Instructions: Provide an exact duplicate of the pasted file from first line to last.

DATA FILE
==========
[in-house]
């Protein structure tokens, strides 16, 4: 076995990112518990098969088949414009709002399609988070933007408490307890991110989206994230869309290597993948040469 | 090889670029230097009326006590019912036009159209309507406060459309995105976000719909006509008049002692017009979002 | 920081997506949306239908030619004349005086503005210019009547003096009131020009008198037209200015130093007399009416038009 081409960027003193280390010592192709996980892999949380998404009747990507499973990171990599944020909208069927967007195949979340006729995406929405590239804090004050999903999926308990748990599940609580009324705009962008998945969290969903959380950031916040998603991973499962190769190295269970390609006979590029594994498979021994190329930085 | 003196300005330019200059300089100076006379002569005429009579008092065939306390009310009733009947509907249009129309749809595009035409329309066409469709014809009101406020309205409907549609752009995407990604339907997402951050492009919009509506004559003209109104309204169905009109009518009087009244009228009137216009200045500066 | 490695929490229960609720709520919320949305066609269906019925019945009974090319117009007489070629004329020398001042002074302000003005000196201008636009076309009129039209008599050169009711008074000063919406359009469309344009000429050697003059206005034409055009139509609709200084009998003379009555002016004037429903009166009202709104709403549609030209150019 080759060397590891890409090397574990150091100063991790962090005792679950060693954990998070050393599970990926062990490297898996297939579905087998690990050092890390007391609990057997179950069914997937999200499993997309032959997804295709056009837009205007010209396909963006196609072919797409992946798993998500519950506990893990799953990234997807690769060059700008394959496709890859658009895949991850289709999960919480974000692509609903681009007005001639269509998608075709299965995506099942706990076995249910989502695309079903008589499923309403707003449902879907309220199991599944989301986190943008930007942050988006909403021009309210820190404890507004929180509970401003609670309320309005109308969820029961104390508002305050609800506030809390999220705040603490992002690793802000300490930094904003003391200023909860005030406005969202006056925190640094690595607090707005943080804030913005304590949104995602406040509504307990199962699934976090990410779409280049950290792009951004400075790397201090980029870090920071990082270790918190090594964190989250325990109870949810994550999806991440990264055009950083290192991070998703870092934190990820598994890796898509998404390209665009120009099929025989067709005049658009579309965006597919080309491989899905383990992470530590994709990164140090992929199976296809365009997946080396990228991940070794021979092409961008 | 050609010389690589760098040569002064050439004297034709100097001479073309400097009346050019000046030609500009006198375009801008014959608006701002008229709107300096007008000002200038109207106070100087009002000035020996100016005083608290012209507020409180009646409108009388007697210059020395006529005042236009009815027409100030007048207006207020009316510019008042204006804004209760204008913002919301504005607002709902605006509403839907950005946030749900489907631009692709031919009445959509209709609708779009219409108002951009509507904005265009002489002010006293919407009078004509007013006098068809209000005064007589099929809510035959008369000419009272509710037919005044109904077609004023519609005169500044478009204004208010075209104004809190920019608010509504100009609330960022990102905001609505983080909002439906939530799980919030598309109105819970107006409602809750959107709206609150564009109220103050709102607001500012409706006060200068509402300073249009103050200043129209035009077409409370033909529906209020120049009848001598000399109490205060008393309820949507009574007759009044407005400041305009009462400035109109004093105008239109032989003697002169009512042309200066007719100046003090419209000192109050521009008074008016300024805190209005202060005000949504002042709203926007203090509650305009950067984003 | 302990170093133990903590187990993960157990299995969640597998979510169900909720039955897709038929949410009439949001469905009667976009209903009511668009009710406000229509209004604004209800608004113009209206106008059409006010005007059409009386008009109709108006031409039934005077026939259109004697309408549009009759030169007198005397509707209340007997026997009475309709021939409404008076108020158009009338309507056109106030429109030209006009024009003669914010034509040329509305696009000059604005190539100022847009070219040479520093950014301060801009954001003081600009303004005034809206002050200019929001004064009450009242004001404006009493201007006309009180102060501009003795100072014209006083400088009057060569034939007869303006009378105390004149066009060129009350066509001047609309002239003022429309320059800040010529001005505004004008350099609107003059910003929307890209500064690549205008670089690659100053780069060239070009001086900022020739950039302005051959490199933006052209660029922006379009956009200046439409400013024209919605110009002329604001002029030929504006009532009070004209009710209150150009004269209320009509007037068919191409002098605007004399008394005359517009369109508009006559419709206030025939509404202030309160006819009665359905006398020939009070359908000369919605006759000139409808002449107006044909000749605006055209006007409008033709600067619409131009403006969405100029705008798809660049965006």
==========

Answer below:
[in-house]
């Protein structure tokens, strides 16, 4: 076995990112518990098969088949414009709002399609988070933007408490307890991110989206994230869309290597993948040469 | 090889670029230097009326006590019912036009159209309507406060459309995105976000719909006509008049002692017009979002 | 920081997506949306239908030619004349005086503005210019009547003096009131020009008198037209200015130093007399009416038009 081409960027003193280390010592192709996980892999949380998404009747990507499973990171990599944020909208069927967007195949979340006729995406929405590239804090004050999903999926308990748990599940609580009324705009962008998945969290969903959380950031916040998603991973499962190769190295269970390609006979590029594994498979021994190329930085 | 003196300005330019200059300089100076006379002569005429009579008092065939306390009310009733009947509907249009129309749809595009035409329309066409469709014809009101406020309205409907549609752009995407990604339907997402951050492009919009509506004559003209109104309204169905009109009518009087009244009228009137216009200045500066 | 490695929490229960609720709520919320949305066609269906019925019945009974090319117009007489070629004329020398001042002074302000003005000196201008636009076309009129039209008599050169009711008074000063919406359009469309344009000429050697003059206005034409055009139509609709200084009998003379009555002016004037429903009166009202709104709403549609030209150019 080759060397590891890409090397574990150091100063991790962090005792679950060693954990998070050393599970990926062990490297898996297939579905087998690990050092890390007391609990057997179950069914997937999200499993997309032959997804295709056009837009205007010209396909963006196609072919797409992946798993998500519950506990893990799953990234997807690769060059700008394959496709890859658009895949991850289709999960919480974000692509609903681009007005001639269509998608075709299965995506099942706990076995249910989502695309079903008589499923309403707003449902879907309220199991599944989301986190943008930007942050988006909403021009309210820190404890507004929180509970401003609670309320309005109308969820029961104390508002305050609800506030809390999220705040603490992002690793802000300490930094904003003391200023909860005030406005969202006056925190640094690595607090707005943080804030913005304590949104995602406040509504307990199962699934976090990410779409280049950290792009951004400075790397201090980029870090920071990082270790918190090594964190989250325990109870949810994550999806991440990264055009950083290192991070998703870092934190990820598994890796898509998404390209665009120009099929025989067709005049658009579309965006597919080309491989899905383990992470530590994709990164140090992929199976296809365009997946080396990228991940070794021979092409961008 | 050609010389690589760098040569002064050439004297034709100097001479073309400097009346050019000046030609500009006198375009801008014959608006701002008229709107300096007008000002200038109207106070100087009002000035020996100016005083608290012209507020409180009646409108009388007697210059020395006529005042236009009815027409100030007048207006207020009316510019008042204006804004209760204008913002919301504005607002709902605006509403839907950005946030749900489907631009692709031919009445959509209709609708779009219409108002951009509507904005265009002489002010006293919407009078004509007013006098068809209000005064007589099929809510035959008369000419009272509710037919005044109904077609004023519609005169500044478009204004208010075209104004809190920019608010509504100009609330960022990102905001609505983080909002439906939530799980919030598309109105819970107006409602809750959107709206609150564009109220103050709102607001500012409706006060200068509402300073249009103050200043129209035009077409409370033909529906209020120049009848001598000399109490205060008393309820949507009574007759009044407005400041305009009462400035109109004093105008239109032989003697002169009512042309200066007719100046003090419209000192109050521009008074008016300024805190209005202060005000949504002042709203926007203090509650305009950067984003 | 302990170093133990903590187990993960157990299995969640597998979510169900909720039955897709038929949410009439949001469905009667976009209903009511668009009710406000229509209004604004209800608004113009209206106008059409006010005007059409009386008009109709108006031409039934005077026939259109004697309408549009009759030169007198005397509707209340007997026997009475309709021939409404008076108020158009009338309507056109106030429109030209006009024009003669914010034509040329509305696009000059604005190539100022847009070219040479520093950014301060801009954001003081600009303004005034809206002050200019929001004064009450009242004001404006009493201007006309009180102060501009003795100072014209006083400088009057060569034939007869303006009378105390004149066009060129009350066509001047609309002239003022429309320059800040010529001005505004004008350099609107003059910003929307890209500064690549205008670089690659100053780069060239070009001086900022020739950039302005051959490199933006052209660029922006379009956009200046439409400013024209919605110009002329604001002029030929504006009532009070004209009710209150150009004269209320009509007037068919191409002098605007004399008394005359517009369109508009006559419709206030025939509404202030309160006819009665359905006398020939009070359908000369919605006759000139409808002449107006044909000749605006055209006007409008033709600067619409131009403006969405100029705008798809660049965006």